Thursday, April 24, 2008


We're now starting to get some ward level results for Philadelphia. Since the exit polling started coming out, the correlation between race and support for Obama/Clinton has intensified. I'm not the first one to present the contrast shown above, but I thought I'd put my two cents in. If you look at the city of Philadelphia, broken down by race, you see a pretty solid linkage between race and vote choice. This is a dynamic similar to what we saw in Ohio seven weeks ago and its a trend that's gotten Obama supporters extremely nervous. Further complicating this is the fact that the upscale suburbs that I thought would do well for Obama were much more evenly split.

So how do we explain this?? There seem to be a couple of explanations--perhaps in combination--that can give us some answers. The first explanation would be that, yes, white working class voters won't vote for a black candidate. The "Pennsyltucky" or Appalachian phenomenon is used to bolster this argument. As I've been mulling this data and these maps, my mind keeps going back to the state I'm most familiar with and would seem to act as a counterfactual--Wisconsin. While not Appalachian, Wisconsin is certainly filled with white ethnics and working class voters. Yet it went overwhelmingly to Obama. Not only did he win where one thought he would--Milwaukee and Madison--but he won by large margins statewide.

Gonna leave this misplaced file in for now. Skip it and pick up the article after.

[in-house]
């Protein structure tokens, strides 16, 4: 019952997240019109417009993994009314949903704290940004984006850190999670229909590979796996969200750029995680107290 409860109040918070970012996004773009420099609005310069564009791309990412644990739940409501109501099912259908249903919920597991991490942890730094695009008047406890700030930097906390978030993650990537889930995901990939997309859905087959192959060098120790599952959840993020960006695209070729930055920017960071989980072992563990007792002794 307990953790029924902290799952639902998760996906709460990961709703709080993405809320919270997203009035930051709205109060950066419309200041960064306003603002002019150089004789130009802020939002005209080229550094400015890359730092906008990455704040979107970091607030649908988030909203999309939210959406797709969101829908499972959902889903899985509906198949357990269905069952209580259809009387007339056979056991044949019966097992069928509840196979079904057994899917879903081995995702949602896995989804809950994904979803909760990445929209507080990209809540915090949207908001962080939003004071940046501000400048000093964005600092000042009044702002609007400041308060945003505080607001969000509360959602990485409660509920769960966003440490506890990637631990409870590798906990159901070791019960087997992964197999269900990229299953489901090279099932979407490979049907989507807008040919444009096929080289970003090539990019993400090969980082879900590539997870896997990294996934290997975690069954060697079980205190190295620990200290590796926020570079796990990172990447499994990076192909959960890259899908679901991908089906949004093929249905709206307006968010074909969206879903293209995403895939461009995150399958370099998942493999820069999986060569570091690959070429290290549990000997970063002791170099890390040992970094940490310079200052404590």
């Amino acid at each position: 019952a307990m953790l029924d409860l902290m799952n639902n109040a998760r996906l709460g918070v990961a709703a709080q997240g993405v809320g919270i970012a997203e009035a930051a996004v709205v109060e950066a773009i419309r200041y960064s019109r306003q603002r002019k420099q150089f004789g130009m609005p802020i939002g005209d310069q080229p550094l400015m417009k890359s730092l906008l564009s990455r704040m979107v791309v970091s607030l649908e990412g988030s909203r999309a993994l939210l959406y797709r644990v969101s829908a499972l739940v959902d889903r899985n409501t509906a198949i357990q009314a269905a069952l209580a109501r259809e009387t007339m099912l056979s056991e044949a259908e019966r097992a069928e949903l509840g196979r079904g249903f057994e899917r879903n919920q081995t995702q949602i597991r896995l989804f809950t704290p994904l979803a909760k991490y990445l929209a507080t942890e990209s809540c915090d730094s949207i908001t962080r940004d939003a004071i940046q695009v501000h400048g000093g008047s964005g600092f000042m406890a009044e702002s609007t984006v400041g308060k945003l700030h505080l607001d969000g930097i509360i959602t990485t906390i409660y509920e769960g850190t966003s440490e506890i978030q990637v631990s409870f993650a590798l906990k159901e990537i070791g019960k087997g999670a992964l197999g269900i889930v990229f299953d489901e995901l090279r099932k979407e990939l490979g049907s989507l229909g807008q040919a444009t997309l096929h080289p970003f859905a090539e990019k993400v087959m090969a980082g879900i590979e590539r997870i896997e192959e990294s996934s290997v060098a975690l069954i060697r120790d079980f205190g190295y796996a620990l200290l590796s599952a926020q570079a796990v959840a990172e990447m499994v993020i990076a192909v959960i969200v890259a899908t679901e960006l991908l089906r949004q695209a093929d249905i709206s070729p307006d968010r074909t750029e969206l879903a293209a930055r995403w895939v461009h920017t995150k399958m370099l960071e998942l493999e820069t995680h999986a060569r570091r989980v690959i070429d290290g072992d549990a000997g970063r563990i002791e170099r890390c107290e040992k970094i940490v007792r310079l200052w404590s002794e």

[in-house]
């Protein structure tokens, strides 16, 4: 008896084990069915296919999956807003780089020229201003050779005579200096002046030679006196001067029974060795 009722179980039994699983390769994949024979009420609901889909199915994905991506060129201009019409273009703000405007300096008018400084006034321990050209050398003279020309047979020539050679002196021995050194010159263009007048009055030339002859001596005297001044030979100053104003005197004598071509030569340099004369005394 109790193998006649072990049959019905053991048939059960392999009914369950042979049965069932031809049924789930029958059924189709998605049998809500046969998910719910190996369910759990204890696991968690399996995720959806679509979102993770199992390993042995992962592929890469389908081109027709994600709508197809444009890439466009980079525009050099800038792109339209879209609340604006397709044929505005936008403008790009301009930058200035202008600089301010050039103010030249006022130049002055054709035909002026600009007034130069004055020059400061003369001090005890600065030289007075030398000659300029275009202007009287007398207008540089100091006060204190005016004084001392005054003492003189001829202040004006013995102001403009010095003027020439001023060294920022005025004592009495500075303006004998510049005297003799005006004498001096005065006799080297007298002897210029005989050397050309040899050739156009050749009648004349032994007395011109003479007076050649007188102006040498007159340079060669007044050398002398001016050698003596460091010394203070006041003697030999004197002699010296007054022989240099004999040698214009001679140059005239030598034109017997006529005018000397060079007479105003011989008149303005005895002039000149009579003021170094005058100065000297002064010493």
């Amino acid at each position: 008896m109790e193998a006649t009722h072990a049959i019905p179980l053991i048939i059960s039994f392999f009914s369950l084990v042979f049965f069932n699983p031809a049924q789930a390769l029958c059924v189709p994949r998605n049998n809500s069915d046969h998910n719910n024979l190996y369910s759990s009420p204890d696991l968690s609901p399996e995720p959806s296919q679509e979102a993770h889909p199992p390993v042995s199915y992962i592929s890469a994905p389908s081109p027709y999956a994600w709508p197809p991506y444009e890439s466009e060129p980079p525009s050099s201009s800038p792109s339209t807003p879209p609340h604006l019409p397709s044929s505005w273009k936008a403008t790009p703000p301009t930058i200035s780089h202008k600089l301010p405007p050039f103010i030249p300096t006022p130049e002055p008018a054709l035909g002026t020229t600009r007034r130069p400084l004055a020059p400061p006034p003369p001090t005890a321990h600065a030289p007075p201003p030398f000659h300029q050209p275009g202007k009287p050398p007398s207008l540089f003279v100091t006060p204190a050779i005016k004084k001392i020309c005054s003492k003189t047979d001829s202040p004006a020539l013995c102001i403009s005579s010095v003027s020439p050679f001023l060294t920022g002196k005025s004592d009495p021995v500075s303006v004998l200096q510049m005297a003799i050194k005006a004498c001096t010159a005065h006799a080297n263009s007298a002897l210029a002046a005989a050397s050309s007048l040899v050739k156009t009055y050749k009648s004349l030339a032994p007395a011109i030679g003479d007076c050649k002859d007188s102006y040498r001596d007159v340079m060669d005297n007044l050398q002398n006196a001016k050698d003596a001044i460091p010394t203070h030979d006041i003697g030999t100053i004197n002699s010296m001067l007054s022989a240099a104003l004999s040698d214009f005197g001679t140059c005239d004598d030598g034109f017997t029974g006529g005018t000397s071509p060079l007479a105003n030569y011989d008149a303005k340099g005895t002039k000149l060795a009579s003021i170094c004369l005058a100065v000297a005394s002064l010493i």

Now either Wisconsin is an outlier or we need to look for other explanations. Two come immediately to mind. The first is political. In both Pennsylvania and Ohio Senator Clinton had powerful and popular governors--and their respective machines and GOTV operations--on her side. John and I have already speculated that this might explain Clinton's success in the Philly suburbs. In Wisconsin, Governor Jim Doyle is an Obama supporter. The second explanation brings race back in but speaks more to the calendar of the Democratic race. Wisconsin voted before the Reverend Wright controversy erupted. Thus, Badger state voters were looking at an Obama who hadn't had much of his shine rubbed off. Wisconsin voted after Obama had run off an impressive streak of consecutive wins in Virginia, Maryland, Washington, and elsewhere. In other words, momentum was on his side and states were voting in a compacted schedule, thus minimizing the chance that any attack on Obama could metastasize. By the time Ohio, and especially Pennsylvania came around, he had not only been subject to much greater scrutiny but would have to spend weeks on these issues as they dogged his campaign. Thus, white voters may be perfectly willing to vote for a black candidate as long as they haven't been thinking about race beforehand. When that issue becomes activated, Obama fares worse.

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